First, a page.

Walnuts and Omega 3 Fats—Married For Life!
Posted by Zel Allen's nutgourmet on January 19, 2009
FATS—should we embrace them or turn our backs on them? Are they good for us or do they challenge us with chronic health problems?
In spite of all the bad things we’ve heard about fats in the diet, there are some fats that are absolutely vital and indispensable to our existence. These “good” fats are protective of our health.
I want to focus on those good fats—Omega 6 and Omega 3 fatty acids. Most people get plenty of Omega 6 fatty acids from meat, dairy products, and vegetable oils. The critical fat that’s often in short supply is Omega 3.
How often have you heard about those almost magic Omega 3’s and that we should all be eating salmon two or three times a week to get those essential fatty acids? I’ve even gotten an earful of those messages from doctors on the radio or in TV interviews. You probably have, too.
What you might not hear are other great sources of those important fatty acids. Have you ever encountered doctors on TV, radio, or in newspapers mentioning that WALNUTS are a terrific source of Omega 3 fatty acids? Probably not. It’s almost as if salmon had an exclusive contract!
Because of my strong interest in nuts for their many health benefits, I’ve learned a few things about walnuts and Omega 3 fatty acids.
Here are some tidbits you may not be familiar with. Walnuts are among the few foods that contain Omega 3 fatty acids. The other Omega 3 food sources include fatty fish like salmon, flaxseeds, flaxseed meal, soybeans, butternuts, and the oils made from these foods. Hempseed, canola oil, broccoli, and dark leafy greens are also really good sources.
So, what on earth are Omega 3 fatty acids anyway and what makes them so darned important? Omega 3 is a polyunsaturated fat that our bodies need to function healthfully. Here are some of the important tasks this fatty acid performs:
• Critical for optimal brain development and function
• Important for nervous system performance
• Vital to form healthy cell membranes
• Needed to hold the cells together and keep them flexible
• Prevention of neurological disorders
• Helpful in hormone production for many metabolic functions
Aside from their great flavor, crunchy texture, and high levels of fiber, protein, B vitamins, folate, minerals and antioxidants, walnuts are the proud possessors of Omega 3 long-chain fatty acids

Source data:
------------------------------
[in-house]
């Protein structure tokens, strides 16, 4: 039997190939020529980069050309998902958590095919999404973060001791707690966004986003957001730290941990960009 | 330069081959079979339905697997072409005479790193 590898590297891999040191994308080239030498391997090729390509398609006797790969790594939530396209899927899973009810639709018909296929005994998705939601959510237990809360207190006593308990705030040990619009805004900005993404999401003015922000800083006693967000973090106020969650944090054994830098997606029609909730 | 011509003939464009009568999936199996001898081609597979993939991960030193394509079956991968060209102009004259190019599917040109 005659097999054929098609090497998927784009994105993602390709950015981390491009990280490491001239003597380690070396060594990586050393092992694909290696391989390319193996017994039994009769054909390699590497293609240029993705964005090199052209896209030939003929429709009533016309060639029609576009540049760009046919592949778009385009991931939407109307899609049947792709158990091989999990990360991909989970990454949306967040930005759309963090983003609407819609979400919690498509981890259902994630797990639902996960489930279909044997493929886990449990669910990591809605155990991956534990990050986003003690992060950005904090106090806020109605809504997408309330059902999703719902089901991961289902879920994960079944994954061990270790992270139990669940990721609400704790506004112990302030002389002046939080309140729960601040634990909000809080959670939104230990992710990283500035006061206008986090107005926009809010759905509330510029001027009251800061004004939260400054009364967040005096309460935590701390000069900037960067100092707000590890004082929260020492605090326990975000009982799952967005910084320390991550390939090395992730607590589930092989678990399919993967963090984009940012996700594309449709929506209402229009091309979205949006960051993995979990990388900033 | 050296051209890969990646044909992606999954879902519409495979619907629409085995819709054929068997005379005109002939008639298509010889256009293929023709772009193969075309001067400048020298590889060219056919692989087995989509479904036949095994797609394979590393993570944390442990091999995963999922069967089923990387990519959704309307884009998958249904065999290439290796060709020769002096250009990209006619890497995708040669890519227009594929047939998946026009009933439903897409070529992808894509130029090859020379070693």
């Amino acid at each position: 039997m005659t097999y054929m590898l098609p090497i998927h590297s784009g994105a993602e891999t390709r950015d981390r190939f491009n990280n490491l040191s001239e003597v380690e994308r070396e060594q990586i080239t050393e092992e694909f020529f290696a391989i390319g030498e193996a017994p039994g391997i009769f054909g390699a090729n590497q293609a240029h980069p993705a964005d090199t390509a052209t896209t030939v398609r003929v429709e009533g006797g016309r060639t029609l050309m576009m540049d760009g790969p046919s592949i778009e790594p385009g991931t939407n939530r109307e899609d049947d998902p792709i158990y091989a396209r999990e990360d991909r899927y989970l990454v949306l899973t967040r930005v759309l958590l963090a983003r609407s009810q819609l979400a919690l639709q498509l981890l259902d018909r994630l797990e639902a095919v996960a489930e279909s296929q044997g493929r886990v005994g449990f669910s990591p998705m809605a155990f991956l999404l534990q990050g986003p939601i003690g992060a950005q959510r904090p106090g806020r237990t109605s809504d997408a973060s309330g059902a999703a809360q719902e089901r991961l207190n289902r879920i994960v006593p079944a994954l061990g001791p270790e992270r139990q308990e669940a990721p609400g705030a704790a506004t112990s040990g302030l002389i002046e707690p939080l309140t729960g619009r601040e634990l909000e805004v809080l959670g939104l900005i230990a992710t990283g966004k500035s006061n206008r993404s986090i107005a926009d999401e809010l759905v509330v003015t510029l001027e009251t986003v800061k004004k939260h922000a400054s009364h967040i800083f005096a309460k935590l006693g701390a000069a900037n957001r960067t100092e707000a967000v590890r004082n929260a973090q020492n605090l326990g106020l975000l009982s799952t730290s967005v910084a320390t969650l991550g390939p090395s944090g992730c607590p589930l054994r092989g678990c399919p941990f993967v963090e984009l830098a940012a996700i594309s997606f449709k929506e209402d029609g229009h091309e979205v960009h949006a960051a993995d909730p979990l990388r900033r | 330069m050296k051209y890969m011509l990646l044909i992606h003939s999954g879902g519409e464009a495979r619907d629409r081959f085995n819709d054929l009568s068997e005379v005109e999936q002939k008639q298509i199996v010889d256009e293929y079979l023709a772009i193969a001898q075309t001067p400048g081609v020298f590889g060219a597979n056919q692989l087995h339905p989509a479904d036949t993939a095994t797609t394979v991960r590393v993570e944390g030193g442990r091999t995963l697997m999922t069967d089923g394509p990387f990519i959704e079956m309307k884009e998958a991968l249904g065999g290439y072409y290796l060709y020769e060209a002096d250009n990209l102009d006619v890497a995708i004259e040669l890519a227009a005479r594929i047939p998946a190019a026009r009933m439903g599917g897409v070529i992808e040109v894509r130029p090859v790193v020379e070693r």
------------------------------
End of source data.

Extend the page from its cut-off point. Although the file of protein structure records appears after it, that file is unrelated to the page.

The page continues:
Whenever I feel a craving for nuts, I can almost always predict it’s walnuts I’m yearning for. The truth is that craving doesn’t occur often because hardly a day passes at our house without some kind of nuts appearing at one meal or another to combine with Omega 3-containing foods. That’s how much of a dedicated nut case I am. But maybe the walnut craving is my body communicating that I’m a little low in those all-important Omega 3 fatty acids.
What to do? I simply keep a good supply of shelled walnuts in a jar in the fridge so I can quickly respond to my body’s call. It’s as easy as that!
But the secret to maintaining a healthy body that doesn’t constantly send out cravings is to eat a wide variety of nutrient-dense foods daily with an emphasis on plenty of fruits and vegetables and a handful or two nuts, and seeds.
As the main overseer of my family’s health, I’ve developed a storehouse of delicious easy-to-prepare nut recipes. I’d like to share a family-favorite walnut recipe from my cookbook The Nut Gourmet.
This recipe is a hearty Mediterranean dish with Greek ancestry and is pure heaven to walnut and eggplant lovers. Its exceptional flavor comes from the combination of cinnamon, tomato paste, and capers. Because the stuffed eggplant is so special, I keep the rest of the meal simple with stir-fried or steamed vegetables, bulgur wheat in place of a rice dish, and a tossed salad.
WALNUT STUFFED EGGPLANT
Yield: 4 hearty servings.
2 (1-pound) eggplants
Extra virgin olive oil
1/2 pound tomatoes, chopped
1/4 pound cremini or button mushrooms, sliced
1 cup chopped onions
4 large cloves garlic, minced
2 teaspoons extra-virgin olive oil
1 teaspoon salt
1/2 teaspoon ground cinnamon
Freshly ground black pepper
2/3 cup raw walnuts
1 (6-ounce) can tomato paste
3 heaping tablespoons capers, well drained
2 to 3 small ripe tomatoes, sliced
1. Cut the eggplants in half lengthwise, slicing through the stem end. Using a curved, serrated grapefruit knife, scoop out the flesh, leaving a 1/4-inch shell, and coarsely chop the flesh. Put the chopped eggplant into a large, deep skillet or flat-bottom wok.
2. Rub the inside of the eggplant shells with a small amount of olive oil and place them on a baking sheet. Place the eggplant shells under the broiler, and broil them 3 inches from the heat source for 5 to 10 minutes, until fork-tender. Watch carefully to prevent burning. Remove the eggplant shells from the broiler and set them aside.
3. Preheat the oven to 375 degrees. Add the chopped tomatoes, mushrooms, onions, garlic, olive oil, salt, cinnamon, and pepper to the skillet with the chopped eggplant, and cook and stir for 7 to 10 minutes, until the vegetables are tender.
4. Coarsely grind the walnuts in a hand-crank nut mill and add them to the skillet along with the tomato paste and capers. Mix well.
5. Fill the eggplant shells with the vegetable mixture and top with the tomato slices. Sprinkle with salt and pepper, and bake uncovered for 25 to 35 minutes.